Pearl Lochs Streams-Road-Rail 1894 (from historic maps-approximate): https://drive.google.com/file/d/1-FhpaPIoTi2zCAL6ZgmPNQBCnDaqIx0-/view?usp=sharing
HOW TO USE THE GOOGLE EARTH FILES:
Google Earth uses a unique file format called kmz files. These allow efficient compression of text and locational data for sharing with other users.
To Use kmz Files
- download the kmz file(s) you want to view
- open a copy of Google Earth (which is free)
- In Google Earth, go to the upper left hand corner, click on files, and go down to the ‘Open’ option.
- find the kmz file you downloaded and click for it to be opened.
- Google Earth will load the file information into your copy of Google Earth.
- If you have multiple platforms or copies of Google Earth, you will have to load the kmz file(s) into each copy.
- To make life easier, you should probably go back and place all the new kmz files under a new topic heading such as Waititi or Palolo files.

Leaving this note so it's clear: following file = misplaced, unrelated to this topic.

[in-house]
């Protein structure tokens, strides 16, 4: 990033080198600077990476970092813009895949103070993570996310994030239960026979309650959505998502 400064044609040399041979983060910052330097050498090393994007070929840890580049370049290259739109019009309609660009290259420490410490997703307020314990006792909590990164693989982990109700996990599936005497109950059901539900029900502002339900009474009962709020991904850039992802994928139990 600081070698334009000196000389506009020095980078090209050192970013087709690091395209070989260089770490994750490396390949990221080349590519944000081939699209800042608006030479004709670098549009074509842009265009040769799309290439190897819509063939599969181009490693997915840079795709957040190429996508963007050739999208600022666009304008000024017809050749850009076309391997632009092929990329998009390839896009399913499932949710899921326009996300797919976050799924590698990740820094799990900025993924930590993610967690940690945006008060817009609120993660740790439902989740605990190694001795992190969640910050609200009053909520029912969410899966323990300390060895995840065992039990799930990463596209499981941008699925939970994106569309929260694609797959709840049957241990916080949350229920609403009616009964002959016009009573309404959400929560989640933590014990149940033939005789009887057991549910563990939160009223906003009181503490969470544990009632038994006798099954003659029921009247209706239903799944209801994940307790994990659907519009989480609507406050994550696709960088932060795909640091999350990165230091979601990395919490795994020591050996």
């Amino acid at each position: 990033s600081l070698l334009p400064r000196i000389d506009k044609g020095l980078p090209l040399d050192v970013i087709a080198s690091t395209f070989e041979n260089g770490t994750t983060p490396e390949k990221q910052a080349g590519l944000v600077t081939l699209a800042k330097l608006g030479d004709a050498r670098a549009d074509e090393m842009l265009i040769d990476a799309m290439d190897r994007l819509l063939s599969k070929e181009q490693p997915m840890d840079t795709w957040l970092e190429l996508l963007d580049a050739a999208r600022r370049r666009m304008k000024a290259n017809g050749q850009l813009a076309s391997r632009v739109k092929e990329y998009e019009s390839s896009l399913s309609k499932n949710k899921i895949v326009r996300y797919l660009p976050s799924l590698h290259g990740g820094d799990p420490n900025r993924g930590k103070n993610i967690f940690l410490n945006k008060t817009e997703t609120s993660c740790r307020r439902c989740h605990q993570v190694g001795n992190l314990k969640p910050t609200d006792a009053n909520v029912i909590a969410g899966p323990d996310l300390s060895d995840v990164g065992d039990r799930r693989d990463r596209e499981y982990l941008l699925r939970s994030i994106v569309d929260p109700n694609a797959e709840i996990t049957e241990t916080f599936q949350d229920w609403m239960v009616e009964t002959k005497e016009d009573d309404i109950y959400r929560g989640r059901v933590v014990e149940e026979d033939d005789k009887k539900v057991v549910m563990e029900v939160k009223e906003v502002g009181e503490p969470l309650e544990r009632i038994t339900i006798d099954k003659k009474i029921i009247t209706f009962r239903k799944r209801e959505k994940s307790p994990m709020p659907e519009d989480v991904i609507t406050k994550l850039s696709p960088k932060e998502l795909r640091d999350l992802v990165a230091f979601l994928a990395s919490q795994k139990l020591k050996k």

- When you go to close Google Earth, it will ask you if you want to save the ‘Temporary’ files [which is where it stored your downloaded files]. Click yes, otherwise when you open up Google Earth next time the new files will have disappeared and you will have to reload them.
- As we update the kmz files for various categories or locations, we would recommend that you delete any older version of that file you have in Google Earth and replace it with the more recent version, otherwise you will end up with multiple sets of material.
A Short Social History of Palolo Valley:
Palolo was an ili in the ahupua’a of Waititi, moku of Kona, island of O’ahu in the pre-European contact period, usually under control of the Ali’I ai Moku (the last independent one being Kalanikupule). In traditional Hawaiian land use the ili was a specialized area within the ahupua’a which was the basic bounded land unit, one that provided most sustainable needs for the resident population. This makes traditional Hawaiian land boundaries somewhat unique from those found in Eurasia or the Americas as Hawaiian land units were based on resource and sustainability, a very practical environmentally-driven way to divide up the land. Palolo was one of the areas contributing the food and resources of the population living in the ahupua’a of Waititi.